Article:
The land Acquisition Act, PART III. Previous c(agreement I. REFERENCE TO COURT AND PROCEDURE THEREON. Reference to coun .,. _. THE LAND ACQUISITION ACT, ARRANGEMENT OF SECTIONS. ______. PART I. PRELIMINARY. SECTIONS: 1. Short title, extent and commencement. The Land Acquisition Act, Section. Power to enter and lake possession, and compensation on restoration. Difference as to condition of land.
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This Act contains 55 Sections. ❖ It came into force from ❖ Object of this Act – Empowers Government to acquire private land only for public purpose or. This Act may be cited as the Land Acquisition Act. “non-lot acquisition” means an acquisition under this Act of any common property (and. (3) It shall come into force on the 1st day of March, State amendments Andhra Pradesh 2. —In section 1, in sub-section (2), after the words “except the.
The opposition, including the Indian National Congress , has opposed the bill in and out of Parliament. Sonia Gandhi , the chairperson of the United Progressive Alliance and Indian National Congress , called the bill "anti-poor" and "anti-farmer". She alleged that the bill will "break the backbone of India".
Samajwadi party leader Mulayam Singh Yadav said the Modi government is "taking anti-farmer stand" and is "favoring industrialists". One of the alternative proposals to land acquisition is leasing the land from landowners for a certain lease period. Proponents cite how land acquisition policies by Governments unwittingly encourage rampant land speculation making the projects expensive since huge portion of investment would be need to be allocated for land acquisition costs.
Leasing land, may also support sustainable project development since the lands need to be returned to the landowners at the end of the lease period in a condition similar to its original form with out considerable environmental degradation.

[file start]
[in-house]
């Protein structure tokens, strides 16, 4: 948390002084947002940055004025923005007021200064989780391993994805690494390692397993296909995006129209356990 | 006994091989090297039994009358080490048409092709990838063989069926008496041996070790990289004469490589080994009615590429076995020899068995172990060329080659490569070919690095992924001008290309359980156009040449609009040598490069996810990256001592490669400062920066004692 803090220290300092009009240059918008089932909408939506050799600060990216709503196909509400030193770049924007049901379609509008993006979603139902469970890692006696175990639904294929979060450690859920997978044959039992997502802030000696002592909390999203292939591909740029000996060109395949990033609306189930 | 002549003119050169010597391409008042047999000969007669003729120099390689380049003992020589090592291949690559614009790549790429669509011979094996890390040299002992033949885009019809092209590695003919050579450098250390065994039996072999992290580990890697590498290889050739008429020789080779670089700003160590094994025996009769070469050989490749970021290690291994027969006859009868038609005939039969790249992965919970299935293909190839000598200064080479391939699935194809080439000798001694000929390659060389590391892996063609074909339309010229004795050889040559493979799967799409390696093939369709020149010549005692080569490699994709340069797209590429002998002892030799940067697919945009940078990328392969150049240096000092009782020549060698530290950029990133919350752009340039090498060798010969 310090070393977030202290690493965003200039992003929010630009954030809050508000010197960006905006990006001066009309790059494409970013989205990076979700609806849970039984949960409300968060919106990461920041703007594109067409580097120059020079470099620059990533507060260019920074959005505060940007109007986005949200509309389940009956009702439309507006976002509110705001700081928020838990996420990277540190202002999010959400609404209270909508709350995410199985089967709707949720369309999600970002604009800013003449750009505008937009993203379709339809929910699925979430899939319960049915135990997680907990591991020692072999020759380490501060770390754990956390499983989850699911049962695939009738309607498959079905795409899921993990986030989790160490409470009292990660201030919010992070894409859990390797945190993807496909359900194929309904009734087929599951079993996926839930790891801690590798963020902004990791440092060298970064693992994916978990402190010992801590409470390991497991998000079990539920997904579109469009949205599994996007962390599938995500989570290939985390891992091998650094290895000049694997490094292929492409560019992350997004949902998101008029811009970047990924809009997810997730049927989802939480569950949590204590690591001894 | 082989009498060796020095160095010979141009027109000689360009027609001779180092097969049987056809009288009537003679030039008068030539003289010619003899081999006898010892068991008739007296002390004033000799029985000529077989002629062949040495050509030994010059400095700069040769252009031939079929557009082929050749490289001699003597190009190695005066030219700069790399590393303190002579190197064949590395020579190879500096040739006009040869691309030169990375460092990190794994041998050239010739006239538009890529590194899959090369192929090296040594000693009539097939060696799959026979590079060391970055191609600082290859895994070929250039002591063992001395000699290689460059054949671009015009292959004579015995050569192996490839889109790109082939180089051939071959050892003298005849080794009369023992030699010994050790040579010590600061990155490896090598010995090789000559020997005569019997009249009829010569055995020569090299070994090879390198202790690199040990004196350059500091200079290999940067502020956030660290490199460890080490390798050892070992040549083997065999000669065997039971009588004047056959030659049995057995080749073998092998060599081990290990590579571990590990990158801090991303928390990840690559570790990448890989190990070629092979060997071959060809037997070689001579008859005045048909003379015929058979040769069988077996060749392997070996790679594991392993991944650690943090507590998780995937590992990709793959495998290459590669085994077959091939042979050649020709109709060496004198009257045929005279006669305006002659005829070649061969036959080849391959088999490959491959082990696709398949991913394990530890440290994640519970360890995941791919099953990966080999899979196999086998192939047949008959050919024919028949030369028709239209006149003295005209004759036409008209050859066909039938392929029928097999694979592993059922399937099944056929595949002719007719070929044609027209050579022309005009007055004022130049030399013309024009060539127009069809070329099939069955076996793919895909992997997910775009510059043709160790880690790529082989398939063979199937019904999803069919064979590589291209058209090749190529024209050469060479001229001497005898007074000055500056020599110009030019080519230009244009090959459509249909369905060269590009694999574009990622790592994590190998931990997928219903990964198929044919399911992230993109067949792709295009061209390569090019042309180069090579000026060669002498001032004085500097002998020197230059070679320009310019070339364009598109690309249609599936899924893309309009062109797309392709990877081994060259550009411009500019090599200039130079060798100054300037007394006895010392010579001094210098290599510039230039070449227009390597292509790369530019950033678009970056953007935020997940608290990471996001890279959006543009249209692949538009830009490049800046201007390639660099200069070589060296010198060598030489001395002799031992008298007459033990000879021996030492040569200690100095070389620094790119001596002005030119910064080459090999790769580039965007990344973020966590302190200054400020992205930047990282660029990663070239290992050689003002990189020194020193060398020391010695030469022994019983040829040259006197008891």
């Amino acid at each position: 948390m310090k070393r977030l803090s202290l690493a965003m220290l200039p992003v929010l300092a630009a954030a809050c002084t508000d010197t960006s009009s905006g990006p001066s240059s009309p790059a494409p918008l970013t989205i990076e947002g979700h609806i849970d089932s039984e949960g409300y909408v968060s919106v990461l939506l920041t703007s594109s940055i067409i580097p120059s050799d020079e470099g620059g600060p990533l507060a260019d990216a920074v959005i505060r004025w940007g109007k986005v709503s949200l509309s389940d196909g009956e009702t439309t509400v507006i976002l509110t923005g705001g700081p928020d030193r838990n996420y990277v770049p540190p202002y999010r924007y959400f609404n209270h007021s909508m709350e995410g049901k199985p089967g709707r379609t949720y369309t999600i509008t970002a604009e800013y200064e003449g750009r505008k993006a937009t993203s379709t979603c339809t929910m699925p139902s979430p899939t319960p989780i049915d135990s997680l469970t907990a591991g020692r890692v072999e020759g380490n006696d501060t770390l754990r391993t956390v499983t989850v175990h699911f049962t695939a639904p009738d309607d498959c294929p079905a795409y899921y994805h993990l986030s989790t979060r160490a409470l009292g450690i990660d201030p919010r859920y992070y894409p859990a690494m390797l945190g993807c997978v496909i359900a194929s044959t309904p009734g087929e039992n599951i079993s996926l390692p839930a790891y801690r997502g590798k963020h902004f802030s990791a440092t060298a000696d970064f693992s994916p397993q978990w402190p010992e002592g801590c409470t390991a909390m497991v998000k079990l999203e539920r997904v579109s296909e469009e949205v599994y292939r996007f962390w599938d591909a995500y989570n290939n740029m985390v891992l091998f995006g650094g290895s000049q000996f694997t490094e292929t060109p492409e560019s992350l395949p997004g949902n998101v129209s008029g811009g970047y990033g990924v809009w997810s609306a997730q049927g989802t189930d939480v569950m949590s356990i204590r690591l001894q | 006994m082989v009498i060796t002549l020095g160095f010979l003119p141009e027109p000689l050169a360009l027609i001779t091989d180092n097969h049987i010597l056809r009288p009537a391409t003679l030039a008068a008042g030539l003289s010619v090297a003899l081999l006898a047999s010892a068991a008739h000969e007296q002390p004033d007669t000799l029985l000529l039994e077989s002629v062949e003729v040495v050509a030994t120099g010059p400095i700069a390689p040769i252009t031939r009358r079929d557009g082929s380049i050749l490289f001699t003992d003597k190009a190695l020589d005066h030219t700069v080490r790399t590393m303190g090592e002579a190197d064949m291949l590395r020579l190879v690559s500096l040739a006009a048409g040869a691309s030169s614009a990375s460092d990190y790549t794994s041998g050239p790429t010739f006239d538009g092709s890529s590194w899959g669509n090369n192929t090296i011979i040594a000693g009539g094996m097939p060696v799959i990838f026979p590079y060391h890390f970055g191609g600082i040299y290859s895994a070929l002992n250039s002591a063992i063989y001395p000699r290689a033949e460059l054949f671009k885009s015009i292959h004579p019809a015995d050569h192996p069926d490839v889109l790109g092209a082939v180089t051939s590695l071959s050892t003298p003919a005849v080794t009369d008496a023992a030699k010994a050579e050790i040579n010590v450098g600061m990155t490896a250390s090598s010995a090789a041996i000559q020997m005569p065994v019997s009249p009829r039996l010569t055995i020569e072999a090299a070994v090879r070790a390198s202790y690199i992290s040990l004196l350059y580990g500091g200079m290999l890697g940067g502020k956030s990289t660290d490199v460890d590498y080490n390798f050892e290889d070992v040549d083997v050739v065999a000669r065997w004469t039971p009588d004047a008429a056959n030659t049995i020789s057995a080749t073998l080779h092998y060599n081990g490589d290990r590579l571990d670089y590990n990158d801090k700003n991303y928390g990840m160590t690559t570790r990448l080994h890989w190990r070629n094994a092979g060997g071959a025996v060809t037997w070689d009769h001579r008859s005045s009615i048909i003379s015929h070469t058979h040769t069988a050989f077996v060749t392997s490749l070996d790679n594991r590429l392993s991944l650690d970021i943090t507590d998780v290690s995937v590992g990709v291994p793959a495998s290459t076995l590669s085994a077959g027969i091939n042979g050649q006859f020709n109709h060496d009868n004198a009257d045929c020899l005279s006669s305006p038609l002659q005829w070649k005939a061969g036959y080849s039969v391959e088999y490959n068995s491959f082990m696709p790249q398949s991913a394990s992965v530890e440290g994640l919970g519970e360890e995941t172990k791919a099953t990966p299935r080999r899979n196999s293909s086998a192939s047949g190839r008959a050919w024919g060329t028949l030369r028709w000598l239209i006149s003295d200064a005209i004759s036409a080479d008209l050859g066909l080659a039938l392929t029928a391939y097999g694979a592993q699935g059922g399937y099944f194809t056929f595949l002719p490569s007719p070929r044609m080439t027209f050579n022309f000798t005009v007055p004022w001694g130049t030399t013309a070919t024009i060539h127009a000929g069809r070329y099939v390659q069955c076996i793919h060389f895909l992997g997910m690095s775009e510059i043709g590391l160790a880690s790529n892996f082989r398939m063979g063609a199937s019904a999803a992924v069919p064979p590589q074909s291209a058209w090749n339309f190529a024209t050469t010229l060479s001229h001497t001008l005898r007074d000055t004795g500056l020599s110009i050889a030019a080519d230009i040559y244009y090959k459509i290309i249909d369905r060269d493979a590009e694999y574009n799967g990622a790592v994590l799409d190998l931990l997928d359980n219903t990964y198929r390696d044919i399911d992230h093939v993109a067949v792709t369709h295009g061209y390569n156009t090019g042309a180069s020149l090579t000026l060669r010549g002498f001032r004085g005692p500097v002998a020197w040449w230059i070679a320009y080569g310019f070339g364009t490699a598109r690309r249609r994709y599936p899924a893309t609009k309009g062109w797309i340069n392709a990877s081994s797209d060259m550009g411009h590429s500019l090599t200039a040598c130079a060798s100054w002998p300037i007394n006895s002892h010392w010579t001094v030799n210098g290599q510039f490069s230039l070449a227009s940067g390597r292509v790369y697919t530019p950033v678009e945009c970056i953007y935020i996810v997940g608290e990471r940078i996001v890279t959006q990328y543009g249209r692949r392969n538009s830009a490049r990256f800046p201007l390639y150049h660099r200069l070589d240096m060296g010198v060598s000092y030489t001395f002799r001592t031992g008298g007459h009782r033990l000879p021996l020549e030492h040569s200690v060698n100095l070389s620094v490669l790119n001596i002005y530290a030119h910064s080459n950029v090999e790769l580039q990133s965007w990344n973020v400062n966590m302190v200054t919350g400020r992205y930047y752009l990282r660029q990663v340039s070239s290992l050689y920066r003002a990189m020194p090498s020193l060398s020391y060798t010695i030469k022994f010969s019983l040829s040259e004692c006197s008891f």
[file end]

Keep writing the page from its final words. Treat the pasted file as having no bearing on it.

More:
In this model, the landowner lends her land to the government for a steadily-increasing rent, or through an annuity-based system as currently practiced in Haryana and Uttar Pradesh. Some industries already follow the model of leasing lands instead of acquiring it. Renewable energy projects such as Wind Power farms projects often lease the land from land owners instead of trying to acquire the land which could make the projects prohibitively expensive. From Wikipedia, the free encyclopedia.
Main article: The Gazette of India.
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Chennai, India. Terminski, Development-Induced Displacement and Resettlement: Theoretical Frameworks and Current Challenges, research paper, Geneva, Edited by Michael M. World Bank, Oxford University Press. Land, Law and the Left: Section 2 - Amendment of section 1 In sub-section 2 of section 1 of the Land Acquisition Act, hereinafter referred to as the principal Act , for the words, figures and letters "the territories which, immediately before the 1st November, , were comprised in Part B States; and", the words "the State of Jammu and Kashmir" shall be substituted.
Section 6 - Amendment of section 6 In section 6 of the principal Act,- a in sub-section 1 , 1 for the first proviso, the following proviso shall be substituted, namely; "Provided that no declaration in respect of any particular land covered by a notification under section 4, sub-section 1 ,- i published after the commencement of the Land Acquisition Amendment and Validation Ordinance, , but before the commencement of the Land Acquisition Amendment Act, , shall be made after the expiry of the three years from the date of the publication of the notification; or ii published after the commencement of the Land Acquisition Amendment Act, , shall be made after the expiry of one year from the date of the publication of the notification;"; 2 the following Explanations shall be inserted at the end, namely:- "Explanation 1.